Sunday, April 22, 2018
News Roundup

Swiftmud imposes once-a-week watering restrictions in Tampa Bay counties

Residents and businesses in Pinellas, Hillsborough and Pasco counties will be restricted to watering lawns once a week starting in March under new sprinkling limits imposed Tuesday by the Southwest Florida Water Management District.

The restrictions, approved by a unanimous vote by the agency commonly known as Swiftmud, go into effect March 13 and will not expire until the end of July.

In addition to limiting lawn-watering days, sprinkling would be restricted to before 8 a.m. or after 6 p.m. on those days. The last number of street addresses determines which day to water on the new schedule.

And in addition to the sprinkling limits, Swiftmud's restrictions say cars cannot be washed more than once a week and fountains can operate for no more than four hours a day.

Even hand-watering a lawn is limited to only those hours when sprinklers are allowed, though on any day.

The changes will be harder on residents in Pinellas and Hillsborough counties; Pasco County has stuck to the once-a-week watering restrictions since the last time they were imposed.

The need to cut back on water use is unavoidable, say Swiftmud officials. January and February have been drier than normal, according to Swiftmud hydrologic data manager Granville Kinsman. Across the 16 counties governed by the agency, the total rainfall for January averaged less than half an inch.

The lack of rainfall means rivers have fallen below the point at which the regional utility, Tampa Bay Water, can draw water out for its 2 million customers. And the 15 billion gallon reservoir that Tampa Bay Water normally uses to store water for dry periods has been drained for repairs designed to cure its recurring problem with cracking in the walls. Those repairs aren't scheduled to be done until 2014.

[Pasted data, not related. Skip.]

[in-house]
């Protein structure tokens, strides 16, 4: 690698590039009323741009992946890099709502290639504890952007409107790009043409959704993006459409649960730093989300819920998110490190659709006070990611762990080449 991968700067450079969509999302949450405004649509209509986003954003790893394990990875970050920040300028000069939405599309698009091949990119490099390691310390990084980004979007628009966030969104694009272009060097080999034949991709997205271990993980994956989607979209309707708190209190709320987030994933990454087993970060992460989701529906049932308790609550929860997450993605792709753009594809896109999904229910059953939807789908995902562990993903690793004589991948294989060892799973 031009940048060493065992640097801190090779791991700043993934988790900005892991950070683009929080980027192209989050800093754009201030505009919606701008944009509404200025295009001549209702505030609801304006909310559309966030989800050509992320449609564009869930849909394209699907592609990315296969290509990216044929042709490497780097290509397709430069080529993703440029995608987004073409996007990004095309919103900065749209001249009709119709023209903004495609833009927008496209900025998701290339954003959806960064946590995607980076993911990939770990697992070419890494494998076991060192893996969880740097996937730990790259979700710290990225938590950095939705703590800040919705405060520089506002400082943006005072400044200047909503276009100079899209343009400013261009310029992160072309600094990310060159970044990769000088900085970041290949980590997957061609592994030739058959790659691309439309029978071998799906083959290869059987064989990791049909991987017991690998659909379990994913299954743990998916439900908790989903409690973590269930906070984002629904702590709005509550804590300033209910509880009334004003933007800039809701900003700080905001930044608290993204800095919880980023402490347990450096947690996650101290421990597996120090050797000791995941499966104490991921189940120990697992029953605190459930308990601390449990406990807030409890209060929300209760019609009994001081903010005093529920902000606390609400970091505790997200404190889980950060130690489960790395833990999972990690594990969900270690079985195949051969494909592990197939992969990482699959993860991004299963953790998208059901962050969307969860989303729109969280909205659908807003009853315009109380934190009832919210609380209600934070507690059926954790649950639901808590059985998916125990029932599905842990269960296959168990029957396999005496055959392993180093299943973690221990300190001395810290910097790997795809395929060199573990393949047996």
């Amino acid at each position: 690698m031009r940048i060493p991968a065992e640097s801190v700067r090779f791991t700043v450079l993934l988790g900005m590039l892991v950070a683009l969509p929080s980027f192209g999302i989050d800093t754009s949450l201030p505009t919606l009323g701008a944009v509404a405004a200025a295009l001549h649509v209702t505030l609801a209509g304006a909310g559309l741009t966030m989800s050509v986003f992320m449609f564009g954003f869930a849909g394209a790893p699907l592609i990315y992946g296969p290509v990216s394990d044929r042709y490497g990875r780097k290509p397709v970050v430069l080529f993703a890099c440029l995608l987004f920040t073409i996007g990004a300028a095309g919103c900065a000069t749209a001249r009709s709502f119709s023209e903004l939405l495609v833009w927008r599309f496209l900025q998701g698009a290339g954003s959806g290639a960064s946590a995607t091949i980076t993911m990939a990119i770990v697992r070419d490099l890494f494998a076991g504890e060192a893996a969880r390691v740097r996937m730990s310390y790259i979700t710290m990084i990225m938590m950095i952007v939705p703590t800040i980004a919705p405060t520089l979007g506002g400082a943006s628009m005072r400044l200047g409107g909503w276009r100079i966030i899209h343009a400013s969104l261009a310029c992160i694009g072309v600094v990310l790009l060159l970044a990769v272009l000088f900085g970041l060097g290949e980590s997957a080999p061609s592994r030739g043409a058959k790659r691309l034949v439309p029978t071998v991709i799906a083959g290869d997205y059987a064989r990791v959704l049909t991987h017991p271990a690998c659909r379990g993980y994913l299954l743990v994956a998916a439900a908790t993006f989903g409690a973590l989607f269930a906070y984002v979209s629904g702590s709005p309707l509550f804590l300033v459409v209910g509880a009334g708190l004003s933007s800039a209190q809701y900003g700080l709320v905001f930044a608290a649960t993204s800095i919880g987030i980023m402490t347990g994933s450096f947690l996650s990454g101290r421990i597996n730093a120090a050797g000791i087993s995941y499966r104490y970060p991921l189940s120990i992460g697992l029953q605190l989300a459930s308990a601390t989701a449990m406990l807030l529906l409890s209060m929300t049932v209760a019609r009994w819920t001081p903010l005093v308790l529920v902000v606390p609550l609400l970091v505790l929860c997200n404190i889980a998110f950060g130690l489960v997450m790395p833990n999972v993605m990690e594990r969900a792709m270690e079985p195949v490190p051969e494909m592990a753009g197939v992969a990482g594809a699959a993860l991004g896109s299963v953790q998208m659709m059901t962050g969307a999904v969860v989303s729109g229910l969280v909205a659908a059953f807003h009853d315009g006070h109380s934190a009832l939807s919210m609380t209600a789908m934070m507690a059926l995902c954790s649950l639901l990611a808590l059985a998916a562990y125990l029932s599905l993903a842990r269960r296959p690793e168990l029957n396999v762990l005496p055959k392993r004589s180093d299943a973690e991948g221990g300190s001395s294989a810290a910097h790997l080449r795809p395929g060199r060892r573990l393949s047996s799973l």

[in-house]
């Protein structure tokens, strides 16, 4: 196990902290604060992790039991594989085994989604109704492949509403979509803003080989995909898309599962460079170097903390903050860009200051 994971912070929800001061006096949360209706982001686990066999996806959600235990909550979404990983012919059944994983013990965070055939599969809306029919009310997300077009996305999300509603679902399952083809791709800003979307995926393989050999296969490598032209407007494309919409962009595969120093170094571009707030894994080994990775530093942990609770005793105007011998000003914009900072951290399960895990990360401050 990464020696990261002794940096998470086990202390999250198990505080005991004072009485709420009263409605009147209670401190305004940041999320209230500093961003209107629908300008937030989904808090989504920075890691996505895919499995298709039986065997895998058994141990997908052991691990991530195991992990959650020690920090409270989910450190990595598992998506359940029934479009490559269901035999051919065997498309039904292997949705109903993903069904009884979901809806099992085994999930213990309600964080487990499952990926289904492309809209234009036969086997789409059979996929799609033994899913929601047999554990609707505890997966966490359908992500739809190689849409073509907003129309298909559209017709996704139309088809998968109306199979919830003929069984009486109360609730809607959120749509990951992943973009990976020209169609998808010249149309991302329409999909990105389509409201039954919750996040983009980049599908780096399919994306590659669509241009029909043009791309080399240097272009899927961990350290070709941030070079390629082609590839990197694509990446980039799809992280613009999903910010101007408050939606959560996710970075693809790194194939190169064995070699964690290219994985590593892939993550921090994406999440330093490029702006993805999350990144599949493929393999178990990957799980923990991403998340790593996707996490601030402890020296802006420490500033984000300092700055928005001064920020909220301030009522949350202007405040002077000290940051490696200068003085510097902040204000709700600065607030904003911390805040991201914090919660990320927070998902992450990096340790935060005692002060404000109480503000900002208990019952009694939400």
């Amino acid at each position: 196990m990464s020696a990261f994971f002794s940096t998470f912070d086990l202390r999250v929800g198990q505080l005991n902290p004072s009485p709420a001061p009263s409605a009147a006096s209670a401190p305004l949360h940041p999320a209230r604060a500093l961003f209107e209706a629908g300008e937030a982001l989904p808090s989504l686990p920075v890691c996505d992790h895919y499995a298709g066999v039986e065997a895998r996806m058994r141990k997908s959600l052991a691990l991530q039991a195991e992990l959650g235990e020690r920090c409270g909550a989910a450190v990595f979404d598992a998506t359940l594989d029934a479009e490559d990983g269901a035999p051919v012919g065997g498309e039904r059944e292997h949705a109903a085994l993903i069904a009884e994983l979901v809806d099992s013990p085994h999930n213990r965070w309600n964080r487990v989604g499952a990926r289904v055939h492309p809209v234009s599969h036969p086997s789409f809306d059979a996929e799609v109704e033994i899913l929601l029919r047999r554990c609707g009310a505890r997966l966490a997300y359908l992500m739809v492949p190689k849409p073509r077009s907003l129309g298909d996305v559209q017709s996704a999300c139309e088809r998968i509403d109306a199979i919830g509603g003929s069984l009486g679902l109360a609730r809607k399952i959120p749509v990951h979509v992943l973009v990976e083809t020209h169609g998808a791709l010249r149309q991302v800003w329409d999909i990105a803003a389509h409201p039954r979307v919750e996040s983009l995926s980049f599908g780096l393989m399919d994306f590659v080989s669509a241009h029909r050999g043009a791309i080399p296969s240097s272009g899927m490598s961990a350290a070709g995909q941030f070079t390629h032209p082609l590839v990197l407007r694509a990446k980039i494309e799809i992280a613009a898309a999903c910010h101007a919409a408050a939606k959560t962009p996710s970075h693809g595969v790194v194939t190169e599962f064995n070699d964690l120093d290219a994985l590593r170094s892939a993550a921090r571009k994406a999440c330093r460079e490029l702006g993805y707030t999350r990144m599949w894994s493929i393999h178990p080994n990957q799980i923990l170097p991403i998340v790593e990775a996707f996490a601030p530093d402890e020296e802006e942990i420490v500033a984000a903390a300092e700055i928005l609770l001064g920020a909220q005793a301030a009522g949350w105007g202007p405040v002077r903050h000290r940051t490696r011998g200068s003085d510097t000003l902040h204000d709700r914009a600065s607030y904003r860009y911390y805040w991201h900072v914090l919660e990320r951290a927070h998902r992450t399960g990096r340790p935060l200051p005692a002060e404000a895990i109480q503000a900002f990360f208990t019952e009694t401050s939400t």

Although the utility has cranked up its frequently idled desalination plant to produce 20 million gallons of water a day, that's only one-eighth of what the three-county area uses, said Lois Sorenson, who is in charge of demand management for Swiftmud.

To keep up with demand, pumping from the well fields is up, but so far it has yet to hit the maximum amount allowed by Swiftmud.

Tampa Bay Water general manager Gerald Seeber said last week that the utility should be able to avoid overpumping — and the fines that can follow — "if we get rainfall, and if people cut back."

To make sure everyone's following the rules, inspectors from local government will be searching for violators, and no one will get off lightly, according to Bob Powell, Pinellas County's water manager.

"It's going to be much more restrictive than our normal situation," he told commissioners Tuesday. "Inspectors will not be allowed to issue a warning. We will begin a citation right away."

Swiftmud last imposed once-a-week restrictions last spring, but lifted them in the summer during the rainy season. Six years ago, Swiftmud imposed the once-a-week restrictions and had to keep them in place from January 2007 to June 2010.

Water managers are hopeful that the summer rainy season will turn things around — and Kinsman noted some heavy downpours in the Tampa Bay area on Tuesday.

"The good news is that there's rain coming," he said.

Times staff writer Anna M. Phillips contributed to this report. Craig Pittman can be reached at [email protected]

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